Referees chief David Elleray cleared but FA frustrated at witnesses ‘not being comfortable speaking out’

A Football Association-commissioned investigation into its own referees’ department has found “no first-hand evidence” to prove allegations of wrongdoing, but has acknowledged that many witnesses did not feel comfortable speaking out and that a “reset” was needed.

The independent investigation, conducted by an external solicitor, looked at allegations that a complaint about the FA referees’ department chairman David Elleray in 2014 was not properly followed up at the time, thus failing to trigger a formal process. Telegraph Sport understands that no further action will be taken against Elleray, the most powerful man in English refereeing, who will stand down at the end of the season.

Elleray, who now lives in South Africa, will be replaced in the summer after a rule of more than 15 years over which he has been the key figure in the development of referees, and in selecting those who make the step up from the non- league game into the Football League and ultimately the Premier League. It has also been Elleray who nominated those referees and assistants who got the opportunity to take charge of Uefa competition games and go to World Cup finals.

The investigation, conducted by the solicitor Leigh Barnett of the legal firm Parker Bullen, found that there was no evidence that a formal complaint was made about Elleray for a ‘racially-charged’ comment in 2014. He has never disputed saying to a black referee coach, Rob McCarthy, at a conference at St George’s Park words to the effect of, “You look rather tanned, have you been down a coal mine?”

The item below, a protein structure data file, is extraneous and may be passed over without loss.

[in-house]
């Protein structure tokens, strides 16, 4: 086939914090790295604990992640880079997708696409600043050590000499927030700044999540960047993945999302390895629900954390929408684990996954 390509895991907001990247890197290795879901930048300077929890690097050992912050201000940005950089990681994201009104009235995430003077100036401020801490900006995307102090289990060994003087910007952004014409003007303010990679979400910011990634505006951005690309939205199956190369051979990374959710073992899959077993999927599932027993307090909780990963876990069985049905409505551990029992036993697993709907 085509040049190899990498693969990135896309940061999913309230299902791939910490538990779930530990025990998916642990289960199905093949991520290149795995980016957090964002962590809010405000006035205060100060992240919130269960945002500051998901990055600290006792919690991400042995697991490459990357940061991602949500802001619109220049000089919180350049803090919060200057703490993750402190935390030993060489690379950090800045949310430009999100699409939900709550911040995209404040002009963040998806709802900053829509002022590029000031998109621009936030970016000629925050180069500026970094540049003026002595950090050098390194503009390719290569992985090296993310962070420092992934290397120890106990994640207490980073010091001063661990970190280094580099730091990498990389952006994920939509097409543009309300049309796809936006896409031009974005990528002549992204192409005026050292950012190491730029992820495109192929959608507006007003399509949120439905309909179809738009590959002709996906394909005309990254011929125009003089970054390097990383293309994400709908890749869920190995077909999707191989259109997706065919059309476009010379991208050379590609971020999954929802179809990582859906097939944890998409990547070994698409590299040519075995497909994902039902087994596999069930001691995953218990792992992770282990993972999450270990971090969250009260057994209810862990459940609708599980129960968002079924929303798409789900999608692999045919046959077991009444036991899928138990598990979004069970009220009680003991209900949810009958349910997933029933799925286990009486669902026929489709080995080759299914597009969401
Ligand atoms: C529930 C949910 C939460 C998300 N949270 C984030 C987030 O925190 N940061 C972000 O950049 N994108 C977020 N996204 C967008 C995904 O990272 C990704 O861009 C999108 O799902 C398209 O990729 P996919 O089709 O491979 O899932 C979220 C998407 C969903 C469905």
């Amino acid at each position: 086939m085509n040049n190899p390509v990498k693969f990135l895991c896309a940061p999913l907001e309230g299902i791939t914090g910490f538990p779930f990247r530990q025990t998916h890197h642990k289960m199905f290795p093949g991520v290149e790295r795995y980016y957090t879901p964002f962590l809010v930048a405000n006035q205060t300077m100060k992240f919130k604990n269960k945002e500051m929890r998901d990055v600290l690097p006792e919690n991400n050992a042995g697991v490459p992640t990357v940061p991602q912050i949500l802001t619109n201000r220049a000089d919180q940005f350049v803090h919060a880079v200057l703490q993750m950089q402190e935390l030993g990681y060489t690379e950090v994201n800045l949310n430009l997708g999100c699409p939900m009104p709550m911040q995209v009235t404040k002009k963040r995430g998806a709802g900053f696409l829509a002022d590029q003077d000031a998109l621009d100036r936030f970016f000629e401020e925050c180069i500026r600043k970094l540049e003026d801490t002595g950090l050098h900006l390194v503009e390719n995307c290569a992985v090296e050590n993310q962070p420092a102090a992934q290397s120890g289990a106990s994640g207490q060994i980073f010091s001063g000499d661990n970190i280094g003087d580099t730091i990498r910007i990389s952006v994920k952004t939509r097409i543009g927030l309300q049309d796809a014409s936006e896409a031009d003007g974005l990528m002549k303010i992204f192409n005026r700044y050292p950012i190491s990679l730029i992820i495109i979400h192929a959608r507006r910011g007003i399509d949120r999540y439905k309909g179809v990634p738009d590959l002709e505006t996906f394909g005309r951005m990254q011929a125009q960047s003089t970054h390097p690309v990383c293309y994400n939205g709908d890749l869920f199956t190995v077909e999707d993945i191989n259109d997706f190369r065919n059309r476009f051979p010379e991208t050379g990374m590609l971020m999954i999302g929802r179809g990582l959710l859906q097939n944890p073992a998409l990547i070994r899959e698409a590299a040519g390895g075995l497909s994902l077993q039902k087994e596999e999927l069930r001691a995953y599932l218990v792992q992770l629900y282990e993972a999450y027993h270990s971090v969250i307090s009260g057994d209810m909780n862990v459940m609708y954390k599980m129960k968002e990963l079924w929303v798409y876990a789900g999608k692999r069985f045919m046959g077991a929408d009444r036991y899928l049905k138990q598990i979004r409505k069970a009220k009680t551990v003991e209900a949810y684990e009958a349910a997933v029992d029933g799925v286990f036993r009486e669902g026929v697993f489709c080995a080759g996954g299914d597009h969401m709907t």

The investigation was launched to determine whether the correct process was followed at the time. It was alleged by sources speaking to Telegraph Sport that a formal complaint was indeed made to senior members of the referees’ department which would have changed the way it was handled. Instead, the incident in 2014 was dealt with by the FA’s human resources department. Elleray was treated as an FA employee – which, as a FA Council member, he is not – and directed to undertake a diversity training course

Barnett also could not find first-hand evidence for other disparaging comments Elleray was alleged to have made. Nevertheless, Elleray’s career as the most powerful man in refereeing at the FA is now over and the FA is embarking on what those familiar with the report have described as a “cultural reset” in the referee department.

There was also concern at the FA that many witnesses did not feel comfortable speaking to Barnett about their experiences with the referees’ department. The FA will now seek to change the working culture of the department. Telegraph Sport has spoken to former referees’ department staff who said Elleray spoke to them in disparaging terms, including one woman to whom he referred as the “old bag”, and later, “the OB”.

Another former referee’s department employee who suffered from a genetic eye disorder that required time away from work, and who is now classified as legally blind, allegedly Elleray made light of his condition.

The FA now considers the investigation into the 2014 episode around Elleray and any other historic allegations about the referees’ department to be closed. It is not clear whether the governing body will make public the findings of Barnett’s independent investigation.

In a statement the independent charity working on behalf of match officials, Ref Support UK said that the reluctance of witnesses to come forward should be “of great concern to the FA and football authorities.”

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George Holan

George Holan is chief editor at Plainsmen Post and has articles published in many notable publications in the last decade.

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